LIVE: Fannie Mae, Freddie Mac -- Dead or Alive

The government wants to get out of the mortgage business. But can they do it without bringing a halt to what is already a stalled housing market?

This morning, industry leaders are discussing ways to reform Fannie Mae and Freddie Mac as part of the Conference on the Future of Housing Finance, which is being moderated by Treasury Secretary Timothy Geithner and Housing and Urban Development Secretary Shaun Donovan in Washington, D.C.

For more conference-related coverage on AOL Real Estate, read these columns by housing experts Alyssa Katz and Jeff Corbett.

Panelists include legislators, community activists, academics and bank executives, all of whom have an interest in the outcome of the reform process, including Barbara Desoer, president of Bank of America Home Loans; Mike Heid, co-president of Wells Fargo Home Mortgage; and Susan Wachter, a professor of Real Estate, Finance and City and Regional Planning at the University of Pennsylvania's Wharton School. Topics will cover housing finance reform and the broader financial markets, as well as housing policy goals.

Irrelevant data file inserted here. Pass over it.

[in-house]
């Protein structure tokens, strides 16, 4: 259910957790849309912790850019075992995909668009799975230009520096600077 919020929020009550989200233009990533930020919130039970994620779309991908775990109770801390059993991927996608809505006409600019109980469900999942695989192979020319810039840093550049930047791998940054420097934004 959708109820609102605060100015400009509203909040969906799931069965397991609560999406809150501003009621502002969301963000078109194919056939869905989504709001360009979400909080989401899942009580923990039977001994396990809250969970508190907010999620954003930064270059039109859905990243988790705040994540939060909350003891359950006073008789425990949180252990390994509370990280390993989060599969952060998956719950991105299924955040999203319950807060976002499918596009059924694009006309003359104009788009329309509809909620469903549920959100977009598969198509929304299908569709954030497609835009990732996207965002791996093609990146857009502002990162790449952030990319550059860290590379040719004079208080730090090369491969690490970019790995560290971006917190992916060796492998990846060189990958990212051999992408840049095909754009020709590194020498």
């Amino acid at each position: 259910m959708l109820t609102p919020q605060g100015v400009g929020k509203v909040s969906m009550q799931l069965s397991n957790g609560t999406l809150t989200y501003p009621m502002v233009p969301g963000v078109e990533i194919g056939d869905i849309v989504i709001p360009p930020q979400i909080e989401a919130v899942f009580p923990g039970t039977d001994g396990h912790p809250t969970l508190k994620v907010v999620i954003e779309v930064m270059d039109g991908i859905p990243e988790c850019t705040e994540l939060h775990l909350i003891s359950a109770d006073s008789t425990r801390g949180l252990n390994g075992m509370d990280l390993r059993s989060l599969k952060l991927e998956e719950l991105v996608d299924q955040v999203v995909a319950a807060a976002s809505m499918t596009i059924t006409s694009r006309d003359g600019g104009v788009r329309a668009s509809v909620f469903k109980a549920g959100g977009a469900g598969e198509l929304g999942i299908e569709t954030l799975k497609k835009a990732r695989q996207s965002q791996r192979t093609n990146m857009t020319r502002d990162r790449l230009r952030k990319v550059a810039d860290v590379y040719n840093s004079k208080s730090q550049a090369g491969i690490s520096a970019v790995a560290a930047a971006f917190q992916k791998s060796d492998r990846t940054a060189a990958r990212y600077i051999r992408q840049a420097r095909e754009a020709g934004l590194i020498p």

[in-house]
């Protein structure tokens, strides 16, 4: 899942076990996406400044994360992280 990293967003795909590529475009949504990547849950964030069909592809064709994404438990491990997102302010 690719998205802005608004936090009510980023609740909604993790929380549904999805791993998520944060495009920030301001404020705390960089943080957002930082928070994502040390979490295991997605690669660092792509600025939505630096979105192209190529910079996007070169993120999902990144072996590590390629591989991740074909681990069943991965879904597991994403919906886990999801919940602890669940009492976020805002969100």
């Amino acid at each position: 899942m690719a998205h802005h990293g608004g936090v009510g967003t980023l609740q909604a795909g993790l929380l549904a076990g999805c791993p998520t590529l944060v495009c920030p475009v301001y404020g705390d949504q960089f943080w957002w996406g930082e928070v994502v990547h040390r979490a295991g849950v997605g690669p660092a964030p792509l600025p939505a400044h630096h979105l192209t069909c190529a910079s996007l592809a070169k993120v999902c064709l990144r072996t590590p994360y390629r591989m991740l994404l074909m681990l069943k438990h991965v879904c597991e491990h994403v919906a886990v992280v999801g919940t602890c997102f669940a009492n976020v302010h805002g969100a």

When the financial fallout hit the market in 2008, the government bailed out Fannie and Freddie along with a lot of private banks. The banks have been able to pay back what it borrowed, but with Fannie and Freddie, the problems were so deep, the government is still pouring taxpayer dollars into the agency.

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But that doesn't mean the system is repaired. Earlier this month, Geithner said, referring to Freddie and Fannie, "We have a system that obviously didn't work, and there are fundamental aspects of the current system...that require sweeping fundamental change." What kinds of changes might Geithner be referring to?